Pecking order? Puleeze! Joi Ito writes with apparent confusion about the a comment from Russel Beattie who commented that: “but boy it seemed like there were some serious pecking orders there.” (via Jeremy Zawodny.) While Russel’s comment is about ETech, a conference I am really sorry I had to miss, it certainly doesn’t surprise me, as it shouldn’t surprise Joi or others.
In fact I am always amused and bemused (what’s the difference?) at the highly structured set of social behaviors are exhibited at conferences such as ETech (but equally at Agenda, PC Forum, Demo and I am sure all the others.) I am sure it is in evidence wherever human beings gather: academia, the US congress, high school and on and on and on. It’s kind of funny if people didn’t take it so seriously.
Without spending too much time on it, see if you recognize any of these dances: the “I pretend not to notice the fact that you are trying to get a word in edgewise and just keep on talking.” or the “You turn to face the person you are focusing on (the higher peckee) and actually turn your back to the one you are trying to ignore (the lower peckee – or is it pecker?)” or how about the “Wait here while I go refill my drink, (and never return.).” Some day I should write an article!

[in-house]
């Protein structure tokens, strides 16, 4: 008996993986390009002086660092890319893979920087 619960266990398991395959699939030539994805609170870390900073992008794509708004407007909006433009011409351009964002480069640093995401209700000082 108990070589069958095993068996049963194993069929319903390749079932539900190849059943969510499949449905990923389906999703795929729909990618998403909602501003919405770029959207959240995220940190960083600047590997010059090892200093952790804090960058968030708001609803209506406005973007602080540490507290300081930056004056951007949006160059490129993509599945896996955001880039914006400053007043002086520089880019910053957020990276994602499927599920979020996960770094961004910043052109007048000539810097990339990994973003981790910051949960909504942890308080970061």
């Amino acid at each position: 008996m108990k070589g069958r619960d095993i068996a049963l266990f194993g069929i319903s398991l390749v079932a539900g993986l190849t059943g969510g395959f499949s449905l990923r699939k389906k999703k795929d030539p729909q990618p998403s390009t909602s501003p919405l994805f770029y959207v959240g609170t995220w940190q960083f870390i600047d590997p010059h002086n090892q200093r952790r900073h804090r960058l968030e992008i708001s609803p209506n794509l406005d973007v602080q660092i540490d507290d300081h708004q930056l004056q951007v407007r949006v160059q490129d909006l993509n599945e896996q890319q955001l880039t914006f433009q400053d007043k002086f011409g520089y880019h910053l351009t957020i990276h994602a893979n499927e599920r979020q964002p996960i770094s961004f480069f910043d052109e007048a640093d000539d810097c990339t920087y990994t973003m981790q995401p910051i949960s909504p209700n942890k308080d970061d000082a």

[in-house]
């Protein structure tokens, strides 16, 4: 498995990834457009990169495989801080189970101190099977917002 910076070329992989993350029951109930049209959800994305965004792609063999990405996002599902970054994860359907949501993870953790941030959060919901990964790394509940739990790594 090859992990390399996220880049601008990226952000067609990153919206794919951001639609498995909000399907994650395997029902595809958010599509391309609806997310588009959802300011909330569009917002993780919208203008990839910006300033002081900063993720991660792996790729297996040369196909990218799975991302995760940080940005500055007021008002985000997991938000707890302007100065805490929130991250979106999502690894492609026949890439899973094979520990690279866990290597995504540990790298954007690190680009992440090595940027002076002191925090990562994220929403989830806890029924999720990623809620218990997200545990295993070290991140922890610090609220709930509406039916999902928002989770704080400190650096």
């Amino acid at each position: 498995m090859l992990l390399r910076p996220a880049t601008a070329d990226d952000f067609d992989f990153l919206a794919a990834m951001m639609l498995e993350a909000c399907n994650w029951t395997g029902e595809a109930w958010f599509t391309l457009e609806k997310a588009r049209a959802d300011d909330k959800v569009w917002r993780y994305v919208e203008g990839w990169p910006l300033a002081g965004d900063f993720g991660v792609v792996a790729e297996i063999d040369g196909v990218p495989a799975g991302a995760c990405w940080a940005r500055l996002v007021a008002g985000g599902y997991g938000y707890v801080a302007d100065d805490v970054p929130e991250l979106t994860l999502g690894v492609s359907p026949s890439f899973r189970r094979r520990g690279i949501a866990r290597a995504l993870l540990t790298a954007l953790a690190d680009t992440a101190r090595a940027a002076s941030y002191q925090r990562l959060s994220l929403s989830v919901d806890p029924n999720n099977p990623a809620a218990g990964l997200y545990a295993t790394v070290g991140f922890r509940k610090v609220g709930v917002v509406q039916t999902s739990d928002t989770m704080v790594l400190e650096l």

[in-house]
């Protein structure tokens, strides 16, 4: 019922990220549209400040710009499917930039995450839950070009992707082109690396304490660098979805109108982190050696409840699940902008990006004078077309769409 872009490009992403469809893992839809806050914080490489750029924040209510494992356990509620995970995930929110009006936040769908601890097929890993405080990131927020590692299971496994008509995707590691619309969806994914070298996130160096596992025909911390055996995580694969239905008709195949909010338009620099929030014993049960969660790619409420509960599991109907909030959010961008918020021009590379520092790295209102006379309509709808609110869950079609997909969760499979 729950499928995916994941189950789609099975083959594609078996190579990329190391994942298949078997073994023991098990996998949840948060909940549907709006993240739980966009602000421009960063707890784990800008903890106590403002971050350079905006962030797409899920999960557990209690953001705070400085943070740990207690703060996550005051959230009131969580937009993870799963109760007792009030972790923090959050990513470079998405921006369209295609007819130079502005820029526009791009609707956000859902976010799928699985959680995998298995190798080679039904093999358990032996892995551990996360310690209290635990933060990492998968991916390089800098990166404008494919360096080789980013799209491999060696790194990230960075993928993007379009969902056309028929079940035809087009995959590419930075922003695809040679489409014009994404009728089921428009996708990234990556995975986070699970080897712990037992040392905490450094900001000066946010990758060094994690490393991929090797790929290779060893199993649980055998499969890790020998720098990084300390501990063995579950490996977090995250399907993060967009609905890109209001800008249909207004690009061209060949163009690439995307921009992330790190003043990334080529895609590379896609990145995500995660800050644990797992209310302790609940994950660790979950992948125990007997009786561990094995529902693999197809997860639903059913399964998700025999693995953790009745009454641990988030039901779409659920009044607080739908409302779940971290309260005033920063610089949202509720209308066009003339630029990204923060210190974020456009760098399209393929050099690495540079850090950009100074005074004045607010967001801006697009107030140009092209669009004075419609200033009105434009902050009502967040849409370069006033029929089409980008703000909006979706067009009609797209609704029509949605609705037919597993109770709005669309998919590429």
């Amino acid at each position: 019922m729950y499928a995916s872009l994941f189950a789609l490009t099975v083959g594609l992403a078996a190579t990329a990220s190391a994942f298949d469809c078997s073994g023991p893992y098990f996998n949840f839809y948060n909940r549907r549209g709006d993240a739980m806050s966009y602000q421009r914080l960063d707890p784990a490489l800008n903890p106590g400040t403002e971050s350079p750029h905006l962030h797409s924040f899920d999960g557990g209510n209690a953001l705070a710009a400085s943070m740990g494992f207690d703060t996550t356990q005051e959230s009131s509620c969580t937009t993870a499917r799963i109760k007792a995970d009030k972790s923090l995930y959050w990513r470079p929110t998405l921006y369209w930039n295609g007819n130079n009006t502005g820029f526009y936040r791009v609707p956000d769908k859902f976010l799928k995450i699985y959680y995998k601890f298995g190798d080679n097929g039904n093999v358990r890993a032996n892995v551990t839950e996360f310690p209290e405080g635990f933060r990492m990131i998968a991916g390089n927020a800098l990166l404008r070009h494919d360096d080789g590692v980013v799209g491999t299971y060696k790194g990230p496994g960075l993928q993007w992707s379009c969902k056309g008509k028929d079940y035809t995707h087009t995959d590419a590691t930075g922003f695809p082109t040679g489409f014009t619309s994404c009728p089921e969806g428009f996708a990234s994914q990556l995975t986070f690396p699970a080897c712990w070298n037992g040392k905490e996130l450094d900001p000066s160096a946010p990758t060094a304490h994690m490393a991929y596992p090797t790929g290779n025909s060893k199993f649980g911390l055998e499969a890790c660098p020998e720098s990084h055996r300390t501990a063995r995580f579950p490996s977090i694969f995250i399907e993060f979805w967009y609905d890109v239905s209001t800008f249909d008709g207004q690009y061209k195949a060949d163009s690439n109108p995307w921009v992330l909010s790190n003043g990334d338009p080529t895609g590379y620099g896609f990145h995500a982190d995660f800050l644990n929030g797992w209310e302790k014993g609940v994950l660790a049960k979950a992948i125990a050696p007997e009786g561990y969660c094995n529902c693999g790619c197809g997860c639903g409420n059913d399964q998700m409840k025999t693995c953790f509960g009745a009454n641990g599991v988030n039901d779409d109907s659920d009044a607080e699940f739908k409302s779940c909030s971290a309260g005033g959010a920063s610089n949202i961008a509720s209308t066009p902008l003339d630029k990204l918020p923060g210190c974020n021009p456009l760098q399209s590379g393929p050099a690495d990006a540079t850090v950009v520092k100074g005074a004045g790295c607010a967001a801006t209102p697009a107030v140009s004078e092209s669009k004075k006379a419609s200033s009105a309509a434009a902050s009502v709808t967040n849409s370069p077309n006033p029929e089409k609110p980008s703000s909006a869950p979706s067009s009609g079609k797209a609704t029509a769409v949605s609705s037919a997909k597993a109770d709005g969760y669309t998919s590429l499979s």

Echo Chamber, redux: Are we wasting our valuable brain cells duplicating each other’s work? There was an excellent and thought provoking presentation by Dave Sifry of Technorati fame at the ETech Forum. I wish I was there.
I wonder how many people were in the audience. In fact we can start computing the BQ (Blog Quotient) for meatspace events, the proportion of an audience which is blogging. As it approaches one, you have to wonder.
Yes, I guess we get different perspectives of the same event, but is there enough attention in the universe to pay?
IMHO: I started and stopped writing this two days ago, mostly because I didn’t feel like I knew any of the people or issues involved well enough to have the right to a meaningful opinion, not to mention that I would be seens as sucking up (people are so quick to judge – but what the hell, here goes…)
But I just feel like I must post a brief note of support and agreement with what Doc and Jon wrote about the recent bit of mean-spirited writing about RSS and its history, both on public blogs and private newsgroups. I wasn’t there but Dave Winer was and I am willing to take him at his word. But you know what, I think that’s ancient history. So for the record: theres no doubt in my mind that Dave deserves credit and respect for the totally central role he played and continues to play in the blog phenomenon. Count me as a fan.
I wholeheartedly agree with what Doc wrote: “There’s so much left to do. Let’s stop making it harder than it already is.” Life is too short.